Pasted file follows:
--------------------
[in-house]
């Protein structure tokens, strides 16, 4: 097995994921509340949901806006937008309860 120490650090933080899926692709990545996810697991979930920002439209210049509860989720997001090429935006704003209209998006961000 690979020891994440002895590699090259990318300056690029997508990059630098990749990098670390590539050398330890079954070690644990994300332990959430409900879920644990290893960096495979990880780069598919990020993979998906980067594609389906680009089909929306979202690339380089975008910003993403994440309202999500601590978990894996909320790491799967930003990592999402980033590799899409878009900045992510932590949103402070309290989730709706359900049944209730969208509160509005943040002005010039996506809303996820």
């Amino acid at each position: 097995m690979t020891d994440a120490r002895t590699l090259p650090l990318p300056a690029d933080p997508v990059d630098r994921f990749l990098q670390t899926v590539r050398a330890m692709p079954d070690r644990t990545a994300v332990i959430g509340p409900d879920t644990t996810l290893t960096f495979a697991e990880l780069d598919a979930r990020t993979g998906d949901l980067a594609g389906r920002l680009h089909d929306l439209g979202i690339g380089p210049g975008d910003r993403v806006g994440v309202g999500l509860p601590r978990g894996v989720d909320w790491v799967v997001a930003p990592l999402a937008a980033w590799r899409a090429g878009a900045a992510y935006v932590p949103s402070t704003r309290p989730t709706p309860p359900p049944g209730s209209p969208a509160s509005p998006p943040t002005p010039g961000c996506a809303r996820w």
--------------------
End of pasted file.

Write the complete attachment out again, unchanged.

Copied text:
[in-house]
């Protein structure tokens, strides 16, 4: 097995994921509340949901806006937008309860 120490650090933080899926692709990545996810697991979930920002439209210049509860989720997001090429935006704003209209998006961000 690979020891994440002895590699090259990318300056690029997508990059630098990749990098670390590539050398330890079954070690644990994300332990959430409900879920644990290893960096495979990880780069598919990020993979998906980067594609389906680009089909929306979202690339380089975008910003993403994440309202999500601590978990894996909320790491799967930003990592999402980033590799899409878009900045992510932590949103402070309290989730709706359900049944209730969208509160509005943040002005010039996506809303996820």
């Amino acid at each position: 097995m690979t020891d994440a120490r002895t590699l090259p650090l990318p300056a690029d933080p997508v990059d630098r994921f990749l990098q670390t899926v590539r050398a330890m692709p079954d070690r644990t990545a994300v332990i959430g509340p409900d879920t644990t996810l290893t960096f495979a697991e990880l780069d598919a979930r990020t993979g998906d949901l980067a594609g389906r920002l680009h089909d929306l439209g979202i690339g380089p210049g975008d910003r993403v806006g994440v309202g999500l509860p601590r978990g894996v989720d909320w790491v799967v997001a930003p990592l999402a937008a980033w590799r899409a090429g878009a900045a992510y935006v932590p949103s402070t704003r309290p989730t709706p309860p359900p049944g209730s209209p969208a509160s509005p998006p943040t002005p010039g961000c996506a809303r996820w």